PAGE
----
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Being a leader takes practice. We’re excited to share our latest experiments and lessons learned.

Larisa Hinton
Friday, June 16, 2017

We often think we’re delegating when we ask someone to do something for us. But delegation is more than simply assigning tasks. Real delegation is asking someone else to be accountable for results. You’re giving the responsibility, along with the authority, to do what’s needed to take action and get the job done.

There are three parts of this process: who, what, and how.

Who you are delegating to is an important consideration. You need to take into account their experience, abilities, strengths, and professional development needs. What involves matching the assignment with the appropriate person, not just choosing the closest person at hand or the person who always says ‘yes’. And the how – you need to give clear expectations of what you want, communicate boundaries and requirements such as budget and deadlines; but not the nitty gritty details of how to do it.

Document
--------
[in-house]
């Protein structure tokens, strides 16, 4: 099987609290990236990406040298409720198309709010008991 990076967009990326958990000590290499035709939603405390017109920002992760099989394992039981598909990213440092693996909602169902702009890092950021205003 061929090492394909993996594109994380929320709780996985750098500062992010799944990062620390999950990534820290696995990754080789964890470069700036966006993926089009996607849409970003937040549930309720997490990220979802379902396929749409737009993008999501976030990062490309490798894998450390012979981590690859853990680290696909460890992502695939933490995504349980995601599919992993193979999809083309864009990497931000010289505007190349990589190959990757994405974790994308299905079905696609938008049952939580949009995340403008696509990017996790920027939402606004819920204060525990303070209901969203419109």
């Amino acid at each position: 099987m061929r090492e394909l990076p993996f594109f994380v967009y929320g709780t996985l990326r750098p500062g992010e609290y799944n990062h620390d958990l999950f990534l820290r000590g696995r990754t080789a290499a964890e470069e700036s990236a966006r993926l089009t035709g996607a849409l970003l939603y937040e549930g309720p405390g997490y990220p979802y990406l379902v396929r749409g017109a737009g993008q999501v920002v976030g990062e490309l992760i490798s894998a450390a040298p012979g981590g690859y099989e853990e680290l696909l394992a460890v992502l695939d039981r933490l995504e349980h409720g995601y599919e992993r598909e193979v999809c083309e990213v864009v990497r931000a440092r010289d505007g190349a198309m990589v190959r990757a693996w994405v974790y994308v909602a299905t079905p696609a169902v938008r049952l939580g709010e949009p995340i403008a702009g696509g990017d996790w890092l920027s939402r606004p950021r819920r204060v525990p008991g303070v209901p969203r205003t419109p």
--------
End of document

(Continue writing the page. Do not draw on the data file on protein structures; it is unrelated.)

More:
Because we feel we can accomplish the task best, delegating may feel uncomfortable at first.  Maybe you don’t want to overload your colleagues, or think you can get it done quicker yourself, or you simply like the task and don’t want to give it up. These reasons can send messages of ‘I don’t trust you’, or ‘I’m a control freak’.

Keep in mind that delegating doesn’t mean abdicating responsibility. Involving others helps them grow professionally and although it may be true you can do it better or more quickly yourself, the time and effort you spend up front will be worth it in the long run.

For some great tips, take a look at the Delegator’s Dozen: A Preparation Checklist included in this SHRM article.